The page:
We’ve all heard the call of the wild this summer. From the moment tourist accommodation was cleared to reopen from July 4, our lockdown-weary brains fired up with thoughts of finding an idyllic patch of countryside in which to run free and reawaken our numbed senses. For very good reason, glamping has become this summer’s most sensible holiday plan. While a nation yearns for freedom, there has never been a better time to embrace the space and stylishly curated outdoor living that glamping offers. Camping offers space, too, but glamping lets you kick off your shoes and relax as soon as you arrive, filling your days with nothing but fresh air and exploration. Glamping also lets you treat yourself – perhaps with money saved by forgoing flights abroad – to indulgences ordinary campers can only dream of. Extras such as private hot tubs, copper baths and waterside terraces are now as likely to be found on a glamping site as in a five-star hotel. Glamping sites set log cabins, yurts and shepherd’s huts far apart, to create a feeling of privacy and being alone in the wild. Helpful, now that social distancing is all the rage. Happily, it is also likely that the magical feeling of communing with nature will be magnified this summer, with glamping sites limiting guest numbers in order to comply with government guidelines.
Walt Disney World’s vital influence on Florida’s extensive tourism industry will be put to the test this weekend as the huge Orlando resort re-opens its theme parks for the first time since mid-March.
The appeal of package holidays is ease and convenience. But in a post-lockdown world, when even basic travel manoeuvres can feel painfully complex, it’s hard to imagine how they’ll work. Until a week ago, the idea of a beach break in the Med felt about as likely as a trip to the moon.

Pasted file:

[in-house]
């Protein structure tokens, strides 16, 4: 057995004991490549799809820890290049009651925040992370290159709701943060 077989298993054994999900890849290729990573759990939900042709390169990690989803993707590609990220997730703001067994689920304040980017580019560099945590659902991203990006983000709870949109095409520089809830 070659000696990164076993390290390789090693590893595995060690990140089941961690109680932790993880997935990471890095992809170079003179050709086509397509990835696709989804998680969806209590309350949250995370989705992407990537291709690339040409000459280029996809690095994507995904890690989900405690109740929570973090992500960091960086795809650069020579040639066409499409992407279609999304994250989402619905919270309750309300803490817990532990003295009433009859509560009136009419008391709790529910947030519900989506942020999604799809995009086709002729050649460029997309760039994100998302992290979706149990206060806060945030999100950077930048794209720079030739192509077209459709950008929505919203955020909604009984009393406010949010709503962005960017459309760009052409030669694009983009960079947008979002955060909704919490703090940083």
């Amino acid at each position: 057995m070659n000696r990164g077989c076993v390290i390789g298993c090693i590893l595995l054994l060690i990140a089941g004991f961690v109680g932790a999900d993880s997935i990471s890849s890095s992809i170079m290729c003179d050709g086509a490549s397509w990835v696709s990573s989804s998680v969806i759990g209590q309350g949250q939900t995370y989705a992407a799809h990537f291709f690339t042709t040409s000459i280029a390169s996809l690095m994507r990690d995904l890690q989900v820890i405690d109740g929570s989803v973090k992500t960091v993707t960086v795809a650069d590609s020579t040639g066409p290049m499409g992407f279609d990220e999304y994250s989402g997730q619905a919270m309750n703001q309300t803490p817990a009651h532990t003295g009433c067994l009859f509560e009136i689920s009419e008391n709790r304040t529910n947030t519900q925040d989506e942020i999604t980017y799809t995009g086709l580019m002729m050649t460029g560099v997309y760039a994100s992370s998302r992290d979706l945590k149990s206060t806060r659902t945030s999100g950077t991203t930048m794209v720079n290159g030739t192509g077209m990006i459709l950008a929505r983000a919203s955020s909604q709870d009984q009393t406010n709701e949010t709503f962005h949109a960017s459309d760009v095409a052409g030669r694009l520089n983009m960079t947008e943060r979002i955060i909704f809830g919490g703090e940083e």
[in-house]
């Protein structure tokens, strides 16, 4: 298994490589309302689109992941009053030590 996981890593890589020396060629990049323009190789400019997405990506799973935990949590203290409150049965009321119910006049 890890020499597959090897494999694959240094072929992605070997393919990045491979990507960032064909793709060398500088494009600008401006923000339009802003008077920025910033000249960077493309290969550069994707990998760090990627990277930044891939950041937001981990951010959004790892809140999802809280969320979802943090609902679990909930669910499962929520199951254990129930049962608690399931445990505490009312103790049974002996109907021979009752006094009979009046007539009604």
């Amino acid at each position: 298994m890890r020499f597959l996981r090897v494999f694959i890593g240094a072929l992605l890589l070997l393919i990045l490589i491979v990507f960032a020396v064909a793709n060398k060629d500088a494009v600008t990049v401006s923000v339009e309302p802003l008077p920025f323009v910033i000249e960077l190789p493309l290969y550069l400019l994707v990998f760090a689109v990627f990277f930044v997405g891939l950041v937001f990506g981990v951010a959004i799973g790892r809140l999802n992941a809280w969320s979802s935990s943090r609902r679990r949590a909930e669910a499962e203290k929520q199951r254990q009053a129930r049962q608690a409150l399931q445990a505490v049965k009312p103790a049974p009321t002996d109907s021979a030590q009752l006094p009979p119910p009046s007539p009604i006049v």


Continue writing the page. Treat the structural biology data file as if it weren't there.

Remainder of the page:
Barbados is about to tentatively reopen to tourism, the lifeblood of the country's economy. The first commercial flight, from Canada, arrives this Sunday, July 12, with the first flight from the UK, with British Airways, landing next Saturday, July 18. Barbados is one of the countries on the UK Government's "travel corridor" list – so no requirement to self-isolate on your return – and the Foreign Office is not advising against travel there. The Caribbean island, with a population of around 286,000, has to date had just 98 cases and seven deaths related to Covid-19. To have a holiday there, travellers will need proof they are Covid-19 free. Visitors are being strongly advised to take a Covid-19 PCR test before flying, with testing required to have been done within 72 hours of travel. It will also be possible to have the test on arrival. This can be either at the airport free of charge, or in a more relaxed environment at a satellite hotel for US$150 (£117). Until the result comes through – expected to be within 24 hours – visitors need to remain in designated accommodation: either at a government property for free, or, more likely for tourists, at the hotel where you were tested, at your own expense. The hotels chosen for satellite testing and awaiting results are The Hilton Barbados and The Crane Resort. Travellers arriving from countries deemed low risk, which include most other Caribbean islands, and who have not visited a high-risk country in the previous 21 days are exempted from the testing requirements. The UK is currently identified as medium risk (find more information here: barbadostravelprotocols.com). Paul Cleary, managing director of specialist tour operator, Caribtours, said: "You definitely want to to be tested beforehand. No one in their right mind wants to sit on an eight and a half flight with the uncertainty of whether they'll test positive on arrival. We are in the process of coordinating contacts for regional private clinics in the UK where you can get tested." Tourist accommodation on Barbados is now subject to a very long list of Covid-19 protocols. Among many other things, guests will be encouraged to wear masks in public areas when they are likely to be in close proximity to staff and other guests, congregating at bars will be discouraged, at buffets staff will serve diners, and watersports equipment will be sanitised after each use. If guests want to snorkel, they will need their own equipment. Spas are permitted to operate. Not many hotels will in fact be open next week. As well as the Hilton and Crane, those that will be include Little Good Harbour, a secluded west-coast property offering self-catering only for the next few months, and Little Arches, a boutique hotel on the south coast. Other recommended places to stay that have announced they are opening in the next few weeks include Waves Hotel & Spa and Beach View, excellent for families. Classic, high-end west-coast hotels, such as Cobblers Cove, the Coral Reef Club and Sandpiper, are mostly not reopening until October. This is partly due to late summer/early autumn being peak hurricane season and always very quiet, and therefore a time when some hotels close every year. While Caribtours says it has recently had a few Barbados bookings for August, Elegant Resorts, a tour operator specialising in luxury holidays to the island, says its bookings so far have all been for later in the year. Another option to consider is a villa: along the west coast are some very desirable ones to rent. Blue Sky Luxury (blueskyluxury.com), an agency with a large portfolio of villas that have undergone the rigorous Covid-19 accommodation protocols, has lots of availability this summer. Life on Barbados is moving towards some semblance of new, socially-distanced normality. Shops, bars, restaurants and beaches are open, and the tourist board reassuringly says "visitors will be welcome to participate in all aspects of Barbadian life". To explore, holidaymakers can ride on the buses (face masks necessary) and rent cars. Physical distancing requirements are set at three feet (just under one metre). Flights from the UK are resuming very cautiously. The British Airways flight, from Gatwick, will initially be twice weekly. Virgin Atlantic is starting a weekly service, from Heathrow, on August 1, then increasing to three times a week in October. In pre-Covid times, BA and Virgin operated daily London-Barbados flights. Caledonia Jets is planning to start first-class-only flights on a 100-seater Airbus A340 for £7,500 per person return, weekly from Stansted to Barbados, with pre-departure Covid-19 testing arrangements for £300pp. However, it is waiting Atol approval from the Civil Aviation Authority.